Ronja Twibright Labs

Minimizing packetloss

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Minimizing packetloss

Packetloss is an unwanted phenomenon. When RTP is used (as in VoIP), dropped packets cause degradation of the sound quality. Another problem of packetloss is that it slows down TCP connections. TCP was designed with an assumption that all packetloss comes from congestion. When a packet is dropped because it was changed by noise, TCP thinks the link is congested and slows down. More detailed explanation why TCP slows down is on Wikipedia.

Ronja link typically runs at bit error rate (BER) better than 10^-9. That translates for frames 1500 bytes long into 0.012% packetloss. It's not uncommon for radio wireless links to run with packetloss of 1%.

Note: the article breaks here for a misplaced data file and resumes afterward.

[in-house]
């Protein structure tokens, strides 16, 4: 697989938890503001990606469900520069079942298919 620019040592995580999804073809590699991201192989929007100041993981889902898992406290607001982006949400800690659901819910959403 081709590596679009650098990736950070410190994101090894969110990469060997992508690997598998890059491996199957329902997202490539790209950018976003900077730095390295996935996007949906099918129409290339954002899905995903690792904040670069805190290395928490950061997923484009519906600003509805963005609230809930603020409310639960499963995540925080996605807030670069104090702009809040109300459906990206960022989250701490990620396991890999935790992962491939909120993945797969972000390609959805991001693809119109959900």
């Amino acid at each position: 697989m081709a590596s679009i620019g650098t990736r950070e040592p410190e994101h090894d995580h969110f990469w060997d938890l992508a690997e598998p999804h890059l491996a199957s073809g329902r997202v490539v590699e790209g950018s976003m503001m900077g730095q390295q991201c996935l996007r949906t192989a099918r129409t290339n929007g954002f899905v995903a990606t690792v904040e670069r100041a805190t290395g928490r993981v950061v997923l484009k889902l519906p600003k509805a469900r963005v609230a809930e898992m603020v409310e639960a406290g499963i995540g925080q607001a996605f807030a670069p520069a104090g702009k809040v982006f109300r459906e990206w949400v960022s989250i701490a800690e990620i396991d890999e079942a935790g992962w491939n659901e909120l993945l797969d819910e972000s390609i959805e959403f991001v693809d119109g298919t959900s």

When a fog is coming, Ronja has only very narrow window in which it has packetloss. The drop comes very fast. Therefore for practical application it can be assumed that Ronja link either doesn't work or has negligible packetloss.

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